Automate End-To-End UI Testing for Blazor WebAssembly App using Playwright

When I was developing the Azure Virtual Network Capacity Planner, I had to run the UI testing manually every time when I made some changes. It was a bit troublesome and not very efficient. I’d like to automate all the end-to-end UI testing so that I don’t have to repeat them manually again. Meanwhile I also wanted to try Playwright which is an open source E2E testing tool freshly baked from Microsoft.

However, the Blazor document is very brief regarding to the E2E testing. It doesn’t mention a concrete approach that we can follow to do the E2E testing for Blazor projects. So in this post, I’ll talk about in detail how we can automate E2E UI testing for Blazor WebAssembly with Playwright, and hopefully it can help to narrow the gap.

The Host

Before we can automate the browser to do any tests, we need a web host running in the memory for the site that will be tested. For the Blazor Server project, this article from Gérald Barré talks about how you can host it and test it with Playwright very well. Actually, thanks to Gérald Barré for his excellent work, the main idea of this post is coming from his article as well.

For the Blazor WebAssembly app, we cannot host it directly in the memory because it doesn’t include the necessary server-side components that are needed for a host. The NuGet package Microsoft.AspNetCore.Components.WebAssembly.DevServer helps us debug and test the project locally. However, it is an exe rather than a dll. We cannot reference and use it in a testing project. But thanks to OSS, we can create our own host server based on the source code the DevServer. For example, the following snippet shows a version that I created. The Startup is a copy from DevServer.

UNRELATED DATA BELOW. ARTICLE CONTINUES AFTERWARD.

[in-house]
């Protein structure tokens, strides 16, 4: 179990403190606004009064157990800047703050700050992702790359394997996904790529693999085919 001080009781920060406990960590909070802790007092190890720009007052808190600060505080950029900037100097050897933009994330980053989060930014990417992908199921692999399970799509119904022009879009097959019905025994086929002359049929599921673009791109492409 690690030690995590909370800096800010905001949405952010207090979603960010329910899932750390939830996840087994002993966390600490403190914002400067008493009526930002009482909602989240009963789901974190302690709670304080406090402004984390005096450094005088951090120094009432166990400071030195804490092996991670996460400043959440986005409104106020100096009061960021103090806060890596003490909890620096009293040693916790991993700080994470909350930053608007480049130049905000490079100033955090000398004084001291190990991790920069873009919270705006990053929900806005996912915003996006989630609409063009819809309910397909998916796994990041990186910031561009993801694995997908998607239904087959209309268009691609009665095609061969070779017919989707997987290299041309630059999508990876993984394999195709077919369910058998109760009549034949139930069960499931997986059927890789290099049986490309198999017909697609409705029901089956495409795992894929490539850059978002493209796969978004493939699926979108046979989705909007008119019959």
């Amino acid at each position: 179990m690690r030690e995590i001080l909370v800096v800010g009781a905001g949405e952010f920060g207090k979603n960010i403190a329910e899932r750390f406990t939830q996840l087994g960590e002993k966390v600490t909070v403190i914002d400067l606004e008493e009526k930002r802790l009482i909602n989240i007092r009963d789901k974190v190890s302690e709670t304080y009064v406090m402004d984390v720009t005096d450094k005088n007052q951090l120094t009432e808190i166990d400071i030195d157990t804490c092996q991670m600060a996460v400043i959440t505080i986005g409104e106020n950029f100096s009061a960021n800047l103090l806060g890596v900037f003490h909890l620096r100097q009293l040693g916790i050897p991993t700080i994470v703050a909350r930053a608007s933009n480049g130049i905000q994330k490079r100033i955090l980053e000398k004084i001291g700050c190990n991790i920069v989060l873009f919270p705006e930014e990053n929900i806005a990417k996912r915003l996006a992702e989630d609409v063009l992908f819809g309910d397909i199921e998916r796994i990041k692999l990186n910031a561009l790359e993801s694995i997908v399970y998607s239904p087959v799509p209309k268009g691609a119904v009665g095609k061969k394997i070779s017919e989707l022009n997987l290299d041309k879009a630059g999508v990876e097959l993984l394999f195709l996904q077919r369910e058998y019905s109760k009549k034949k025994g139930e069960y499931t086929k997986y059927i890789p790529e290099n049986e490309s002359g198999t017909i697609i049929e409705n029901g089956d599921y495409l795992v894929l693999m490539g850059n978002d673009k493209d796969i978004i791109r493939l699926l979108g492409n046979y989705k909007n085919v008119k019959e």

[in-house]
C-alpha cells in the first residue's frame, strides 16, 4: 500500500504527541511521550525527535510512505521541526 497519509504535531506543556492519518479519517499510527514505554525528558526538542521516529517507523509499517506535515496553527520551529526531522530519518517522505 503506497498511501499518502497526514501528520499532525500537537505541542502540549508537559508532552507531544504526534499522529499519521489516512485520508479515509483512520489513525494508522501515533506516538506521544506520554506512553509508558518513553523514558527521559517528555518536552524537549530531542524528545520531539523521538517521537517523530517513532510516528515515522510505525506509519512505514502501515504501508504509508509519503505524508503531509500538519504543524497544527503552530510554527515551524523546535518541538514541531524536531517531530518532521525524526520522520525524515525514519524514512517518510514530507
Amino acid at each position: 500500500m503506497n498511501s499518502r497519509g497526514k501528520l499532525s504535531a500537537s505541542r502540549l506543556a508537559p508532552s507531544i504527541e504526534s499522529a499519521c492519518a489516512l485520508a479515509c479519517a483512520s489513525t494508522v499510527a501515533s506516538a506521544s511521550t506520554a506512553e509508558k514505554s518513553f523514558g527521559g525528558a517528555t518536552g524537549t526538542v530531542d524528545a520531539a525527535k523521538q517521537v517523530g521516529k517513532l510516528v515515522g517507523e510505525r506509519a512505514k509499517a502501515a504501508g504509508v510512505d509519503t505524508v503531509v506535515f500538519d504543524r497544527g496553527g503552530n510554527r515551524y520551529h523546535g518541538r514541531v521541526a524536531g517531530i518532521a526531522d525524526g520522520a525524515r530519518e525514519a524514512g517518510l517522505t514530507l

public class DevServer
     public static IHost BuildWebHost(string[] args) =>
         .ConfigureHostConfiguration(config =>
             var inMemoryConfiguration = new Dictionary
                 [WebHostDefaults.EnvironmentKey] = "Development",
                 ["Logging:LogLevel:Microsoft"] = "Warning",
                 ["Logging:LogLevel:Microsoft.Hosting.Lifetime"] = "Information",
         .ConfigureWebHostDefaults(webBuilder =>  

We can then wire it up as a xUnit fixture and use it to host the Blazor WebAssembly app as a static website. See my code for more details. As the Blazor WebAssembly app has to be hosted as a static website, we need to publish it first and then provide its output folder as the content root in the tests.

Using Playwright

When we have the in-memory web host ready, we can use Playwright to automate the E2E UI testing. You can find all details about how to use PlaywrightSharp in Gérald Barré’s post. I won’t repeat it here.

One of the best parts of Playwright is it supports multiple languages. One of them is Python. With Playwright for Python, we can record the user interactions in the browser and generate the code that can be used in the test project accordingly. And it does not only generate code in Python, but in C# and JavaScript as well. Simply use the command: python -m playwright codegen --target csharp to generate the code in C# and then copy the code to the test project, we can create test cases quickly.

The following is a screencast of running a test case with Playwright headful in slow mo. For a completed test project, please find it in my repo.

Running the testing in the build pipeline

To integrate the E2E testing with the build pipeline, we can simply run dotnet test after the dotnet publish. As the output folder of dotnet publish on the build agent could be different from the one on the local machine, I made the content root configurable in the test project by adding a testsettings.json file. With it, I can run the tests from both the local machine and the build agent.